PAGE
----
An exercise in reading connected phrases based on the Wikipedia article:
Paul Bunyan is a mythological lumberjack
who appears in tall tales of American folklore.
He is usually believed to be a giant
as well as a lumberjack of unusual skill.
The character was first documented
in the work of American journalist
Historically, the character has been popular
in oral histories
of the 19th-century northern logging region
of the United States, around Michigan, Wisconsin and Minnesota.
Bunyan’s birth was strange,
as are the births of many mythic heroes,
as it took three storks to carry the infant
(ordinarily, one stork could carry several babies
and drop them off at their parents’ homes).
When he was old enough to clap and laugh,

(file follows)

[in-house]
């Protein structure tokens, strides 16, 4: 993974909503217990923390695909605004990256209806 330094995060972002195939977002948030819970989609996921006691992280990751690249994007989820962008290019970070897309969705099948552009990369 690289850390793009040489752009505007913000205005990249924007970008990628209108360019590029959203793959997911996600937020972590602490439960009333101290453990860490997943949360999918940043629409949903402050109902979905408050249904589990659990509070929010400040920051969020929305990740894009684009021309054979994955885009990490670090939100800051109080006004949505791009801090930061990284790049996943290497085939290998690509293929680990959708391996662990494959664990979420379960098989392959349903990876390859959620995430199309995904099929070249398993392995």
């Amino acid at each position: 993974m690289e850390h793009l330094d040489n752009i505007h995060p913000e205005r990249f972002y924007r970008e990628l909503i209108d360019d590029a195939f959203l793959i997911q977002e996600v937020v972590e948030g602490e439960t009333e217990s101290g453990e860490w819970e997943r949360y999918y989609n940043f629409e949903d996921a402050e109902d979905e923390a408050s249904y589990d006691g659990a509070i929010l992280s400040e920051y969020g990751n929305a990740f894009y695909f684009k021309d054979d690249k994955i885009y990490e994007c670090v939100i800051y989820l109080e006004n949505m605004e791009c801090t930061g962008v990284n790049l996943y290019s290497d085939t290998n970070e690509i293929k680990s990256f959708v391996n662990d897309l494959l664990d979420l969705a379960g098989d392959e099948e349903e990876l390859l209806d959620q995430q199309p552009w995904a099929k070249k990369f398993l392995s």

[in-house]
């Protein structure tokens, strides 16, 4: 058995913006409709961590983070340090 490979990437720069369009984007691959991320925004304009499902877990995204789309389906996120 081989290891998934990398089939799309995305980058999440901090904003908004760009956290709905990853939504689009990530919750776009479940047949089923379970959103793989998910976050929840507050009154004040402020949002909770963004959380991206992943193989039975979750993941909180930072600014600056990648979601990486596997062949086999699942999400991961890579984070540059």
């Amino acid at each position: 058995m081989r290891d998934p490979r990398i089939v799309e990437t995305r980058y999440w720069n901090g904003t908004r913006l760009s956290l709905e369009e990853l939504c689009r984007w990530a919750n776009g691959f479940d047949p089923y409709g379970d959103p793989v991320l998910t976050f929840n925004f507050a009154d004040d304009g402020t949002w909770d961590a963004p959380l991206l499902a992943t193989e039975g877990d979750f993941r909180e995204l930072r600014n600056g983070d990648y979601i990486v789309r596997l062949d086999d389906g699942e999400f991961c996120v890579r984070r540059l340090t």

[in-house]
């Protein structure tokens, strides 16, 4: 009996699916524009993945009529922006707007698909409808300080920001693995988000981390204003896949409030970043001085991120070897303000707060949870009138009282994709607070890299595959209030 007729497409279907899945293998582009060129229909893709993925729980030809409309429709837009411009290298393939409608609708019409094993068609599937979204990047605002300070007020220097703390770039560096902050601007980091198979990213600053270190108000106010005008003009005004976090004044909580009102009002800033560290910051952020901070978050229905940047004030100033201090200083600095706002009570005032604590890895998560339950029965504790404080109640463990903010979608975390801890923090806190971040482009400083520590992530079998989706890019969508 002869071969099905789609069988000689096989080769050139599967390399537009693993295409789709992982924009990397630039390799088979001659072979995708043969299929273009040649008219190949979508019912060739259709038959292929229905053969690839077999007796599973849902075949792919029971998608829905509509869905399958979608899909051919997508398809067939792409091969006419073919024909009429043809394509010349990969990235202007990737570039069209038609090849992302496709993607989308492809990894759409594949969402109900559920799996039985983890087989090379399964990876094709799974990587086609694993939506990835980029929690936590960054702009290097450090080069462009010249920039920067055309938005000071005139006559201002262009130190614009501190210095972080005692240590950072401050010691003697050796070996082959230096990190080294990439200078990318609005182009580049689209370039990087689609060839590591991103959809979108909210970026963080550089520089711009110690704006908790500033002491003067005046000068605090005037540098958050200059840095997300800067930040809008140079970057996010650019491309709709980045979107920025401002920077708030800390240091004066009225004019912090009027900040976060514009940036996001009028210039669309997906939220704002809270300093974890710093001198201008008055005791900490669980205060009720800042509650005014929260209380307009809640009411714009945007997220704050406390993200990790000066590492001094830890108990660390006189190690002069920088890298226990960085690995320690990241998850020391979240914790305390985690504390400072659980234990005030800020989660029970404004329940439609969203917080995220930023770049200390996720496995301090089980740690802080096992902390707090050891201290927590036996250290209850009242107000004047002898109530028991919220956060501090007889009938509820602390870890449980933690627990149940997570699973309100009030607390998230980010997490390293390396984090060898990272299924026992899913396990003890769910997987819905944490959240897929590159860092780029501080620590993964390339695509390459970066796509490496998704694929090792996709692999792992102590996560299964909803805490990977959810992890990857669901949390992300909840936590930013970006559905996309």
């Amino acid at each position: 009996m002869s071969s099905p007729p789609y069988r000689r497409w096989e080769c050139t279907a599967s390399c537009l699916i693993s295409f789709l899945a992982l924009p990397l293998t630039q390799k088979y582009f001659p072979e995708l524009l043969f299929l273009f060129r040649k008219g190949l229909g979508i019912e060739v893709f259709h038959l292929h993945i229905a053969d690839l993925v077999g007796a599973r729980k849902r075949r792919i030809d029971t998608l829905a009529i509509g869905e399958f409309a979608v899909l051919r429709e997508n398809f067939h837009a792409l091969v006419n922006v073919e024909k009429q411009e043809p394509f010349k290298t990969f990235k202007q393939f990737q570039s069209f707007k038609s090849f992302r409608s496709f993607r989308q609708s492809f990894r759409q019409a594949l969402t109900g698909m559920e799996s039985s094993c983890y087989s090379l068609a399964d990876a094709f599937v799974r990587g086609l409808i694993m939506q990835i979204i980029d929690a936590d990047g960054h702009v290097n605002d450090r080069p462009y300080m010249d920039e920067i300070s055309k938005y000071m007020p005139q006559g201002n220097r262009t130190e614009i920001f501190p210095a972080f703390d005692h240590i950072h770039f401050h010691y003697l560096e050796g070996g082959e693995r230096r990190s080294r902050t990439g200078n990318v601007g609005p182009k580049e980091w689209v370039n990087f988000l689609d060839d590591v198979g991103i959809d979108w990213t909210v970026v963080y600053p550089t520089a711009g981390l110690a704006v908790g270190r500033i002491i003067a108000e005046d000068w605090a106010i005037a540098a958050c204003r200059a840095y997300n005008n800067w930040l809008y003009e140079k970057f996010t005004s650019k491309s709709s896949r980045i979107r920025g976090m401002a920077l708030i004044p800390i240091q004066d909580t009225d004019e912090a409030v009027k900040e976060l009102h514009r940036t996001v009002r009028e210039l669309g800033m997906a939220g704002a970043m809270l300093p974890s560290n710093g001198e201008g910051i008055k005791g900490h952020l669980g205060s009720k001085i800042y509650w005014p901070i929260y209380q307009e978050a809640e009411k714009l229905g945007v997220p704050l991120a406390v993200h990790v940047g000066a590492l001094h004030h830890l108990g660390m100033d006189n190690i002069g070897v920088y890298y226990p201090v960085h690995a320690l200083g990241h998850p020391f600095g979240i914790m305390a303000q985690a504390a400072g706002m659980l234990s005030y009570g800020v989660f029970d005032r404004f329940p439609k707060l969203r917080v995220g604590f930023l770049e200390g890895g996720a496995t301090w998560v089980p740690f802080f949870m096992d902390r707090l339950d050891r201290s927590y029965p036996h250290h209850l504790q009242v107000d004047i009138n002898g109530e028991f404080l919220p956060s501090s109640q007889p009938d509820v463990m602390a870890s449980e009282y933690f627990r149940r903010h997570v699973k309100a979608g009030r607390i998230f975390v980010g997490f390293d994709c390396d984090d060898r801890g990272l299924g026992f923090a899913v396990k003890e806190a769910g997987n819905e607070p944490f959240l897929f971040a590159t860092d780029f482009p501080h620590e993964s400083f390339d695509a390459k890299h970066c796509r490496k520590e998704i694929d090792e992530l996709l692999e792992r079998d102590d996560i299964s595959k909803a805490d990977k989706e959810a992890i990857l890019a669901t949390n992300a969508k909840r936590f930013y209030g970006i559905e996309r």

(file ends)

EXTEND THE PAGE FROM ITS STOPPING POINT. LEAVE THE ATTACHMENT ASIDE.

the vibration broke every window in the house.
When he was seven months old,
he sawed the legs off his parent’s bed
in the middle of the night.
Paul and Babe the Blue Ox, his companion,
dug the Grand Canyon
when he dragged his axe behind him.
He created Mount Hood
by piling rocks on top of his campfire
to put it out.
He is a classic American “big man”
who was popular in the 19th century United States.
The Bunyan myths sprang from lumber camp tales,
sometimes bawdy ones.
In one such tale,
extreme cold forced bears to look for food;
one wandered into a lumber camp.
It chased the lumberjacks up a tree
on which they had a ladder.
To keep the bear from climbing after them
(despite the fact that
bears do not need ladders to climb trees),
the men kicked down the ladder.
This saved them from the bear,
but trapped them in the tree.
To escape, the lumberjacks urinated in unison
and created a frozen pole,
which they slid down.
Such tall tales,
though later watered down,
were attributed to a single character,
and became the stories known today.